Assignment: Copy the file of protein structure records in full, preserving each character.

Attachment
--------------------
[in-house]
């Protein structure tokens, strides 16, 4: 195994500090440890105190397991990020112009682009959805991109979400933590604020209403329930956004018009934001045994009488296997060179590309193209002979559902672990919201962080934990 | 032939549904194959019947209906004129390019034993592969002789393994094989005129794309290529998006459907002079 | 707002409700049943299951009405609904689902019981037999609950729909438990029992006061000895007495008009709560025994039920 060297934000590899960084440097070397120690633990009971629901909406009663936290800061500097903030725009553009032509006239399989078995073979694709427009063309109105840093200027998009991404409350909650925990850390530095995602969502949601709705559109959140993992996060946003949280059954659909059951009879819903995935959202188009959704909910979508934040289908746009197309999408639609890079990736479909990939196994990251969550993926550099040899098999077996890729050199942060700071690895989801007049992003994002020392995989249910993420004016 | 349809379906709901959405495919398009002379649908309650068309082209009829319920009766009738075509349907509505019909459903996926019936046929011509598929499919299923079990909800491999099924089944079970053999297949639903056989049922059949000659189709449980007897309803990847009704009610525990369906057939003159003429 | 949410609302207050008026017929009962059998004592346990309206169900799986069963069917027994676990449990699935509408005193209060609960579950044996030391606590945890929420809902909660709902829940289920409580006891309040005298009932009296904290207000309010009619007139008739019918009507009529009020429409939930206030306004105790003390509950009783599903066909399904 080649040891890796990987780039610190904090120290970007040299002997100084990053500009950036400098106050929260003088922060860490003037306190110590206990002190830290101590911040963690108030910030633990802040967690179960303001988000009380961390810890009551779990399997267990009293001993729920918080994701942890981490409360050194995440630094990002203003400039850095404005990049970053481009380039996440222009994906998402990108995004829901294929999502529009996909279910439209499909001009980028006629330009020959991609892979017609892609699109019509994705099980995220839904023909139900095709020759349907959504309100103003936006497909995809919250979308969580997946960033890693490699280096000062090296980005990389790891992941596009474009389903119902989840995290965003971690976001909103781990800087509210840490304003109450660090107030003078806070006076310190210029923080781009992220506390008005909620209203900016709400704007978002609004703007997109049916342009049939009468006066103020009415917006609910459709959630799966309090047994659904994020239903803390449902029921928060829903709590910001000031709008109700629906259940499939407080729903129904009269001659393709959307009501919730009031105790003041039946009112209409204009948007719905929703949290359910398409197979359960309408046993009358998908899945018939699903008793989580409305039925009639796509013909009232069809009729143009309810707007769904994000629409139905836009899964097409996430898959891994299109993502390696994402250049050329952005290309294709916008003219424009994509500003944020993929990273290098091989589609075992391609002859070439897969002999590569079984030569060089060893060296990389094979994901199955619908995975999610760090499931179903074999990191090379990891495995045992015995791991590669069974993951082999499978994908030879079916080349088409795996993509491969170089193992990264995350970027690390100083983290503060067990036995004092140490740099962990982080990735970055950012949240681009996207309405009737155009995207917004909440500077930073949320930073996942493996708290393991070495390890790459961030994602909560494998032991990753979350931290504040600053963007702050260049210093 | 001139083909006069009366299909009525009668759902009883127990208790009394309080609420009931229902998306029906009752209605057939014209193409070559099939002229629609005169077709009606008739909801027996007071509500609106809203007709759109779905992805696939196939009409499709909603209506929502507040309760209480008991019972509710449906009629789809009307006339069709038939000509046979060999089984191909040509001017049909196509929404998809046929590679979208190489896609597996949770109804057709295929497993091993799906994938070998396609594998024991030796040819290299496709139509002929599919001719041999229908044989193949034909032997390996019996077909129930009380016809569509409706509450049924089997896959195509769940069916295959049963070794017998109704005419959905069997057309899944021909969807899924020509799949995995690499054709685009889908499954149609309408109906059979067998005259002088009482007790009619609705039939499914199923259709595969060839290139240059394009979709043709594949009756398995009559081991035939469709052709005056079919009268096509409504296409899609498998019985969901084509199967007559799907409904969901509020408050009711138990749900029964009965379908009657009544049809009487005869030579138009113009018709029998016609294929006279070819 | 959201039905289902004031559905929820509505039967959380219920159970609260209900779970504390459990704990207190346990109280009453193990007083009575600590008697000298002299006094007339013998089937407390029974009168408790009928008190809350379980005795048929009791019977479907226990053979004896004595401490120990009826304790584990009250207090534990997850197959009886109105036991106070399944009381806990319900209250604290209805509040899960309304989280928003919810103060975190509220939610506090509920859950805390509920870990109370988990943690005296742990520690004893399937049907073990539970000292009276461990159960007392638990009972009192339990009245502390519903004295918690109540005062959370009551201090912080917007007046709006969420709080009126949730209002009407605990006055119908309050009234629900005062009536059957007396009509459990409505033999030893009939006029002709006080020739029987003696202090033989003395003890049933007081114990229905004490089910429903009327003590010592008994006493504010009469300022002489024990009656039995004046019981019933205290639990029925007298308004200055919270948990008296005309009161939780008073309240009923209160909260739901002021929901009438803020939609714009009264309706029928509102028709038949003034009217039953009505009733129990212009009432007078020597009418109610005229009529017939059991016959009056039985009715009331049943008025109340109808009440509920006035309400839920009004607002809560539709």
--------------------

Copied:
[in-house]
């Protein structure tokens, strides 16, 4: 195994500090440890105190397991990020112009682009959805991109979400933590604020209403329930956004018009934001045994009488296997060179590309193209002979559902672990919201962080934990 | 032939549904194959019947209906004129390019034993592969002789393994094989005129794309290529998006459907002079 | 707002409700049943299951009405609904689902019981037999609950729909438990029992006061000895007495008009709560025994039920 060297934000590899960084440097070397120690633990009971629901909406009663936290800061500097903030725009553009032509006239399989078995073979694709427009063309109105840093200027998009991404409350909650925990850390530095995602969502949601709705559109959140993992996060946003949280059954659909059951009879819903995935959202188009959704909910979508934040289908746009197309999408639609890079990736479909990939196994990251969550993926550099040899098999077996890729050199942060700071690895989801007049992003994002020392995989249910993420004016 | 349809379906709901959405495919398009002379649908309650068309082209009829319920009766009738075509349907509505019909459903996926019936046929011509598929499919299923079990909800491999099924089944079970053999297949639903056989049922059949000659189709449980007897309803990847009704009610525990369906057939003159003429 | 949410609302207050008026017929009962059998004592346990309206169900799986069963069917027994676990449990699935509408005193209060609960579950044996030391606590945890929420809902909660709902829940289920409580006891309040005298009932009296904290207000309010009619007139008739019918009507009529009020429409939930206030306004105790003390509950009783599903066909399904 080649040891890796990987780039610190904090120290970007040299002997100084990053500009950036400098106050929260003088922060860490003037306190110590206990002190830290101590911040963690108030910030633990802040967690179960303001988000009380961390810890009551779990399997267990009293001993729920918080994701942890981490409360050194995440630094990002203003400039850095404005990049970053481009380039996440222009994906998402990108995004829901294929999502529009996909279910439209499909001009980028006629330009020959991609892979017609892609699109019509994705099980995220839904023909139900095709020759349907959504309100103003936006497909995809919250979308969580997946960033890693490699280096000062090296980005990389790891992941596009474009389903119902989840995290965003971690976001909103781990800087509210840490304003109450660090107030003078806070006076310190210029923080781009992220506390008005909620209203900016709400704007978002609004703007997109049916342009049939009468006066103020009415917006609910459709959630799966309090047994659904994020239903803390449902029921928060829903709590910001000031709008109700629906259940499939407080729903129904009269001659393709959307009501919730009031105790003041039946009112209409204009948007719905929703949290359910398409197979359960309408046993009358998908899945018939699903008793989580409305039925009639796509013909009232069809009729143009309810707007769904994000629409139905836009899964097409996430898959891994299109993502390696994402250049050329952005290309294709916008003219424009994509500003944020993929990273290098091989589609075992391609002859070439897969002999590569079984030569060089060893060296990389094979994901199955619908995975999610760090499931179903074999990191090379990891495995045992015995791991590669069974993951082999499978994908030879079916080349088409795996993509491969170089193992990264995350970027690390100083983290503060067990036995004092140490740099962990982080990735970055950012949240681009996207309405009737155009995207917004909440500077930073949320930073996942493996708290393991070495390890790459961030994602909560494998032991990753979350931290504040600053963007702050260049210093 | 001139083909006069009366299909009525009668759902009883127990208790009394309080609420009931229902998306029906009752209605057939014209193409070559099939002229629609005169077709009606008739909801027996007071509500609106809203007709759109779905992805696939196939009409499709909603209506929502507040309760209480008991019972509710449906009629789809009307006339069709038939000509046979060999089984191909040509001017049909196509929404998809046929590679979208190489896609597996949770109804057709295929497993091993799906994938070998396609594998024991030796040819290299496709139509002929599919001719041999229908044989193949034909032997390996019996077909129930009380016809569509409706509450049924089997896959195509769940069916295959049963070794017998109704005419959905069997057309899944021909969807899924020509799949995995690499054709685009889908499954149609309408109906059979067998005259002088009482007790009619609705039939499914199923259709595969060839290139240059394009979709043709594949009756398995009559081991035939469709052709005056079919009268096509409504296409899609498998019985969901084509199967007559799907409904969901509020408050009711138990749900029964009965379908009657009544049809009487005869030579138009113009018709029998016609294929006279070819 | 959201039905289902004031559905929820509505039967959380219920159970609260209900779970504390459990704990207190346990109280009453193990007083009575600590008697000298002299006094007339013998089937407390029974009168408790009928008190809350379980005795048929009791019977479907226990053979004896004595401490120990009826304790584990009250207090534990997850197959009886109105036991106070399944009381806990319900209250604290209805509040899960309304989280928003919810103060975190509220939610506090509920859950805390509920870990109370988990943690005296742990520690004893399937049907073990539970000292009276461990159960007392638990009972009192339990009245502390519903004295918690109540005062959370009551201090912080917007007046709006969420709080009126949730209002009407605990006055119908309050009234629900005062009536059957007396009509459990409505033999030893009939006029002709006080020739029987003696202090033989003395003890049933007081114990229905004490089910429903009327003590010592008994006493504010009469300022002489024990009656039995004046019981019933205290639990029925007298308004200055919270948990008296005309009161939780008073309240009923209160909260739901002021929901009438803020939609714009009264309706029928509102028709038949003034009217039953009505009733129990212009009432007078020597009418109610005229009529017939059991016959009056039985009715009331049943008025109340109808009440509920006035309400839920009004607002809560539709």